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Judge tosses cable caps

Mar 5, 2001  •  Post A Comment

In a stunning victory for the nation’s biggest cable TV companies, the federal appeals court in Washington Friday threw out several key Federal Communications Commission cable ownership regulations, including ones barring ownership of systems reaching more than 30 percent of the nation’s TV subscribers and prohibiting systems from filling more than 40 percent of their channel capacity with programming they own.
The FCC argued that the caps were necessary to prevent huge cable companies from getting bigger and dominating the rest of the industry. But AT&T and Time Warner, the cable industry’s largest operators, sued.
In its decision Friday, a three-member panel of the appeals court sided with the cable companies, holding that the FCC hadn’t provided adequate justification for its regulations.
“Constitutional authority to impose some limit is not authority to impose any limit imaginable,” said Judge Stephen Williams, who wrote the decision for the court and sent the case back to the FCC.
Among other things, Judge Williams charged that the FCC hadn’t paid sufficient heed to the competition cable is getting from direct broadcast satellite.
The court also rejected an FCC ruling preventing programmers from taking advantage of a loophole that shields some cable industry partnership investments from the FCC’s cap limits.
That’s an important issue for AT&T because its 25.5 percent interest in Time Warner Entertainment is through a limited partnership, and the FCC’s ruling precluded it from shielding that interest.
Also in its decision, the court accused the FCC of failing to adequately justify a decision to throw out its single-majority stockholder rule. That regulation said cable operators didn’t have to count toward the caps investments in systems controlled by a single majority shareholder.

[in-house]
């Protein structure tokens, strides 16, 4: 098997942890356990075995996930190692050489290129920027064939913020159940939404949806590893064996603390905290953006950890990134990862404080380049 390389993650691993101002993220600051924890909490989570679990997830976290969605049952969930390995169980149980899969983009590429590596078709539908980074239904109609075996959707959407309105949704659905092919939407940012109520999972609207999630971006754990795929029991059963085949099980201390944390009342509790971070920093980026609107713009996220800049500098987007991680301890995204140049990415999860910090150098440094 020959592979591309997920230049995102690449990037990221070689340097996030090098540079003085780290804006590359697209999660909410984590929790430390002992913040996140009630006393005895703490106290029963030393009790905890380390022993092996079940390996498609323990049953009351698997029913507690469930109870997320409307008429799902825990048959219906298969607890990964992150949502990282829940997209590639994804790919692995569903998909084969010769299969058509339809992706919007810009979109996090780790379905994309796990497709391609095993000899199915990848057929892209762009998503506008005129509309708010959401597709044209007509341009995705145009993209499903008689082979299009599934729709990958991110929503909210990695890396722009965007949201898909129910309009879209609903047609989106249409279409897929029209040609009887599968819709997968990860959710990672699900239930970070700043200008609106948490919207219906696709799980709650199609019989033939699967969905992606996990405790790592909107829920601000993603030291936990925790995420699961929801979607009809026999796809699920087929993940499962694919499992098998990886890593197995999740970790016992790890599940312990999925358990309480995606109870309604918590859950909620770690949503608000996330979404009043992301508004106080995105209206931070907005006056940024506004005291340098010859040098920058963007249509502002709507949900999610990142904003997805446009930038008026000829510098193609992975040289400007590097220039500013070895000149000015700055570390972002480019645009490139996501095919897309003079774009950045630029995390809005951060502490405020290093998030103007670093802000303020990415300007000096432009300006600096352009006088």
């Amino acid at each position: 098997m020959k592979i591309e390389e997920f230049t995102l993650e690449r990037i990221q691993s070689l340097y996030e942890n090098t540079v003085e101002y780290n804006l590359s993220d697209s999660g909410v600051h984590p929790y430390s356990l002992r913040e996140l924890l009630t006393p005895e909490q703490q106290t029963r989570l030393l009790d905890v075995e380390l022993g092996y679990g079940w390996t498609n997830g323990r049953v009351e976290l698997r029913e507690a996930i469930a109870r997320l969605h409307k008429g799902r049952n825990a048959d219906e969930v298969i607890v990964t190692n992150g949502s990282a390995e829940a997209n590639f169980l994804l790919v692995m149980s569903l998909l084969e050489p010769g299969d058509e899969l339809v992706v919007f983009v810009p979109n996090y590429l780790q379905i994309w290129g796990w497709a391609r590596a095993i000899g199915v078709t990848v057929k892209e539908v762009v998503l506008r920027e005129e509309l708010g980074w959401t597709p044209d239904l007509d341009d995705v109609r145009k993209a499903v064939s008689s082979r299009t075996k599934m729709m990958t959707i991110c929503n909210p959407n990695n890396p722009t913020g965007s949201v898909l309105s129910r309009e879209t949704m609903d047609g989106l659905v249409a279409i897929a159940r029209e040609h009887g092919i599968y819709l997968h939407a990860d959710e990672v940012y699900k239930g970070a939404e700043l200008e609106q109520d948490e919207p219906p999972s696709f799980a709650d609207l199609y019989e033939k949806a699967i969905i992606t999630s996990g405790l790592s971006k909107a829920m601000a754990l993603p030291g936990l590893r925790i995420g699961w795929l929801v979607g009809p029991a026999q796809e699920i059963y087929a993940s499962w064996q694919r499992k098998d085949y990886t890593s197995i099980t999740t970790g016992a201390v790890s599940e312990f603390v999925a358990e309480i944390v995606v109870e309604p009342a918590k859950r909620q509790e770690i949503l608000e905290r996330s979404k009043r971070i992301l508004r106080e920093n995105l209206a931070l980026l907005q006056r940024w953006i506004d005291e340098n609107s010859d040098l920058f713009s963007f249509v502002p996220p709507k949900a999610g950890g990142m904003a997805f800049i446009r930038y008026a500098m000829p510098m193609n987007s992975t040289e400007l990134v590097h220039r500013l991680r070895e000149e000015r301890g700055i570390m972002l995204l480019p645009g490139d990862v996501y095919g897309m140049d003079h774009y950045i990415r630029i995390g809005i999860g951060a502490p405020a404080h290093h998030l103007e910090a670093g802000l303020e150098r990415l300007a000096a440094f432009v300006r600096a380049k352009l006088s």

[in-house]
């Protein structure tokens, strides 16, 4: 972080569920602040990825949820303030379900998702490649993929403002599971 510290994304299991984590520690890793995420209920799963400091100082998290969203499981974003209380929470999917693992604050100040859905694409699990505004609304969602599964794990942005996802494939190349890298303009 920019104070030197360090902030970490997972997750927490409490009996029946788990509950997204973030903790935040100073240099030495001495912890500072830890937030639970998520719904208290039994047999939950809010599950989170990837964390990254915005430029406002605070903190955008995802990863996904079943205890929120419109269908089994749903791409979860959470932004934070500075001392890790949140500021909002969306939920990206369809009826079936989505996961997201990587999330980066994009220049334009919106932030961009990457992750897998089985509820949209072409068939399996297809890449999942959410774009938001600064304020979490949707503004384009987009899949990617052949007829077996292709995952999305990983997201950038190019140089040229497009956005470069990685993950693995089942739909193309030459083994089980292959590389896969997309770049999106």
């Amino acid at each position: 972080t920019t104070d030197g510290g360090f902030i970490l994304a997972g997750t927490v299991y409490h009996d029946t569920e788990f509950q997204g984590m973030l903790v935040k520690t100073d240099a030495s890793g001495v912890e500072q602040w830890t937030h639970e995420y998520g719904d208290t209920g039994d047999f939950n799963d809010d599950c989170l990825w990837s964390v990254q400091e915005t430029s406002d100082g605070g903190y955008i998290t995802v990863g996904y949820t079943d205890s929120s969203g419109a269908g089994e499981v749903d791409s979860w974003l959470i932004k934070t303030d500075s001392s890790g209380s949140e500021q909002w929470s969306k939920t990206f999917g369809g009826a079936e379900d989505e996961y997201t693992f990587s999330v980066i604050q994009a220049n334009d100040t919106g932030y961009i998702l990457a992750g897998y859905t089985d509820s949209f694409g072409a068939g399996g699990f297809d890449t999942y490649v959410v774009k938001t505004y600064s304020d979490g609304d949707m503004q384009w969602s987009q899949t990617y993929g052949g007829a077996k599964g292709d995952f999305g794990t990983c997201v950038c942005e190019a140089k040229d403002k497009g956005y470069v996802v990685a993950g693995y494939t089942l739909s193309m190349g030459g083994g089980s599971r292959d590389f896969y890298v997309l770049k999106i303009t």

Judge Williams said the 30 percent cap interfered with AT&T and Time Warner’s rights by “restricting the number of viewers to whom they can speak.” On the 40 percent programming cap, the judge added, “The vertical limit restricts their ability to exercise their editorial control over a portion of the content they transmit.”
In the wake of the ruling, AT&T declined comment on whether it will now seek to renegotiate the divestiture commitment it made to win FCC approval of its acquisition of MediaOne last year. At the time, AT&T needed to get rid of something because the acquisition gave it interests in systems reaching more than 40 percent of the nation’s multichannel TV subscribers.
“We’re pleased that the [court] agreed with the key arguments we presented in the case,” said Jim Cicconi, AT&T general counsel. “We’re continuing to review the opinion carefully and plan no further comment at this time.”
Kathy McKiernan, a spokeswoman for AOL Time Warner, said, “We are very pleased with the decision. It’s a good day for cable operators’ First Amendment rights.”
But Cheryl Leanza, deputy director of the activist Media Access Project, said the decision was “a loss for the viewing public.”